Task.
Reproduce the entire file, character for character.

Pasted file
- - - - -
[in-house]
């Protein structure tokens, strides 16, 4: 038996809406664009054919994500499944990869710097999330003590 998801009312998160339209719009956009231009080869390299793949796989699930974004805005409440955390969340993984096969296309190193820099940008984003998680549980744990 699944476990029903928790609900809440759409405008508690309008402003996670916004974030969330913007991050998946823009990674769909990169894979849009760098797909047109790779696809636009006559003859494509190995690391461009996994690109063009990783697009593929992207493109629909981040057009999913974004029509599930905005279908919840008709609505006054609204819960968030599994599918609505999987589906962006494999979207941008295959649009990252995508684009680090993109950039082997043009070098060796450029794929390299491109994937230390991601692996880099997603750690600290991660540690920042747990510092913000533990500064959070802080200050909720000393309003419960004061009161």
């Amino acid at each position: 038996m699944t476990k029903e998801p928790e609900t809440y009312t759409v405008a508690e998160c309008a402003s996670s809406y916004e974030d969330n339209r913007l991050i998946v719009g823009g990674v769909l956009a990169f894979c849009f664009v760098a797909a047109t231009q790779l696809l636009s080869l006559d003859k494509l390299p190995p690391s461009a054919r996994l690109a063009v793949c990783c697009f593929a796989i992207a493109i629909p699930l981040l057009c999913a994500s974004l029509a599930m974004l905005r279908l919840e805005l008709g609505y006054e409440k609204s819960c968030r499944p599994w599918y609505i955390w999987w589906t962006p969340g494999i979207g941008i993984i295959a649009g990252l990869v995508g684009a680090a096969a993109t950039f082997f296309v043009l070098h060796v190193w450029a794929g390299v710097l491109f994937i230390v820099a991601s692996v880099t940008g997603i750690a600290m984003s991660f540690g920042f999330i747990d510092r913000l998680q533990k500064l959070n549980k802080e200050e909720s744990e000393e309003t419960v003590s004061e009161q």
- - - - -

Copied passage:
[in-house]
């Protein structure tokens, strides 16, 4: 038996809406664009054919994500499944990869710097999330003590 998801009312998160339209719009956009231009080869390299793949796989699930974004805005409440955390969340993984096969296309190193820099940008984003998680549980744990 699944476990029903928790609900809440759409405008508690309008402003996670916004974030969330913007991050998946823009990674769909990169894979849009760098797909047109790779696809636009006559003859494509190995690391461009996994690109063009990783697009593929992207493109629909981040057009999913974004029509599930905005279908919840008709609505006054609204819960968030599994599918609505999987589906962006494999979207941008295959649009990252995508684009680090993109950039082997043009070098060796450029794929390299491109994937230390991601692996880099997603750690600290991660540690920042747990510092913000533990500064959070802080200050909720000393309003419960004061009161």
């Amino acid at each position: 038996m699944t476990k029903e998801p928790e609900t809440y009312t759409v405008a508690e998160c309008a402003s996670s809406y916004e974030d969330n339209r913007l991050i998946v719009g823009g990674v769909l956009a990169f894979c849009f664009v760098a797909a047109t231009q790779l696809l636009s080869l006559d003859k494509l390299p190995p690391s461009a054919r996994l690109a063009v793949c990783c697009f593929a796989i992207a493109i629909p699930l981040l057009c999913a994500s974004l029509a599930m974004l905005r279908l919840e805005l008709g609505y006054e409440k609204s819960c968030r499944p599994w599918y609505i955390w999987w589906t962006p969340g494999i979207g941008i993984i295959a649009g990252l990869v995508g684009a680090a096969a993109t950039f082997f296309v043009l070098h060796v190193w450029a794929g390299v710097l491109f994937i230390v820099a991601s692996v880099t940008g997603i750690a600290m984003s991660f540690g920042f999330i747990d510092r913000l998680q533990k500064l959070n549980k802080e200050e909720s744990e000393e309003t419960v003590s004061e009161q």